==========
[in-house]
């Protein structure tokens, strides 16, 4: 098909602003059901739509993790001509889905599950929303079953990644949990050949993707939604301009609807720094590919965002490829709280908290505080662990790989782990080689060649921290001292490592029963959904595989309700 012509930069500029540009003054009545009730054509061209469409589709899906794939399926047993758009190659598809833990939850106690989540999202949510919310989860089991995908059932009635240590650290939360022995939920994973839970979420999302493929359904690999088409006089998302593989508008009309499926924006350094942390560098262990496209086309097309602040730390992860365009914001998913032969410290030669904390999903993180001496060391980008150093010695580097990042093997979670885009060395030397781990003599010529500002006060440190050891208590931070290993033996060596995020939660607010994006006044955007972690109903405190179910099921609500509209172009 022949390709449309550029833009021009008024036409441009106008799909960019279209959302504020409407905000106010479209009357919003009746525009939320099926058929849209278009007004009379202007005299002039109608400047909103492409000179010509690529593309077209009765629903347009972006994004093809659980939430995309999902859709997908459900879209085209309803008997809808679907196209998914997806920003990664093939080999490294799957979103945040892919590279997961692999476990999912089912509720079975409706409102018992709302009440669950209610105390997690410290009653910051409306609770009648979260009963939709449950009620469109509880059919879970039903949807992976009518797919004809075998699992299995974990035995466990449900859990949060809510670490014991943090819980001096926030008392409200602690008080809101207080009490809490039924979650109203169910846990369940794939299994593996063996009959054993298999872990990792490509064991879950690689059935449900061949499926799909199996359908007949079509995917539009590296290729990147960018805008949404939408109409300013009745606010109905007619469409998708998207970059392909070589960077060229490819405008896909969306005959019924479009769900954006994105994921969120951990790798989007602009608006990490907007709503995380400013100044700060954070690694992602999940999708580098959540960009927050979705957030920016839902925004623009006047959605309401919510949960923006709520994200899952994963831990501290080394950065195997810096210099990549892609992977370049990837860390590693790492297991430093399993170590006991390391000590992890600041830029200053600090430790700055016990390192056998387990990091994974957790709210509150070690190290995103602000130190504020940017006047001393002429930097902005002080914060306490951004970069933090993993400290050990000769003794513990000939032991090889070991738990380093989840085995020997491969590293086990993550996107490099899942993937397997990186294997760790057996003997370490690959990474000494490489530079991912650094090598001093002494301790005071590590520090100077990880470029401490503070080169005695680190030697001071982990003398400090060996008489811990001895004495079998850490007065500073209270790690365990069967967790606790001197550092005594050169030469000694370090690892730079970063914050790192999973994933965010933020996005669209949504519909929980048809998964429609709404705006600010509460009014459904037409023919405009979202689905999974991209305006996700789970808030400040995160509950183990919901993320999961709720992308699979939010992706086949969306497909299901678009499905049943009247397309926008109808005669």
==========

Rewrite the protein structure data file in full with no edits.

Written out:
[in-house]
């Protein structure tokens, strides 16, 4: 098909602003059901739509993790001509889905599950929303079953990644949990050949993707939604301009609807720094590919965002490829709280908290505080662990790989782990080689060649921290001292490592029963959904595989309700 012509930069500029540009003054009545009730054509061209469409589709899906794939399926047993758009190659598809833990939850106690989540999202949510919310989860089991995908059932009635240590650290939360022995939920994973839970979420999302493929359904690999088409006089998302593989508008009309499926924006350094942390560098262990496209086309097309602040730390992860365009914001998913032969410290030669904390999903993180001496060391980008150093010695580097990042093997979670885009060395030397781990003599010529500002006060440190050891208590931070290993033996060596995020939660607010994006006044955007972690109903405190179910099921609500509209172009 022949390709449309550029833009021009008024036409441009106008799909960019279209959302504020409407905000106010479209009357919003009746525009939320099926058929849209278009007004009379202007005299002039109608400047909103492409000179010509690529593309077209009765629903347009972006994004093809659980939430995309999902859709997908459900879209085209309803008997809808679907196209998914997806920003990664093939080999490294799957979103945040892919590279997961692999476990999912089912509720079975409706409102018992709302009440669950209610105390997690410290009653910051409306609770009648979260009963939709449950009620469109509880059919879970039903949807992976009518797919004809075998699992299995974990035995466990449900859990949060809510670490014991943090819980001096926030008392409200602690008080809101207080009490809490039924979650109203169910846990369940794939299994593996063996009959054993298999872990990792490509064991879950690689059935449900061949499926799909199996359908007949079509995917539009590296290729990147960018805008949404939408109409300013009745606010109905007619469409998708998207970059392909070589960077060229490819405008896909969306005959019924479009769900954006994105994921969120951990790798989007602009608006990490907007709503995380400013100044700060954070690694992602999940999708580098959540960009927050979705957030920016839902925004623009006047959605309401919510949960923006709520994200899952994963831990501290080394950065195997810096210099990549892609992977370049990837860390590693790492297991430093399993170590006991390391000590992890600041830029200053600090430790700055016990390192056998387990990091994974957790709210509150070690190290995103602000130190504020940017006047001393002429930097902005002080914060306490951004970069933090993993400290050990000769003794513990000939032991090889070991738990380093989840085995020997491969590293086990993550996107490099899942993937397997990186294997760790057996003997370490690959990474000494490489530079991912650094090598001093002494301790005071590590520090100077990880470029401490503070080169005695680190030697001071982990003398400090060996008489811990001895004495079998850490007065500073209270790690365990069967967790606790001197550092005594050169030469000694370090690892730079970063914050790192999973994933965010933020996005669209949504519909929980048809998964429609709404705006600010509460009014459904037409023919405009979202689905999974991209305006996700789970808030400040995160509950183990919901993320999961709720992308699979939010992706086949969306497909299901678009499905049943009247397309926008109808005669």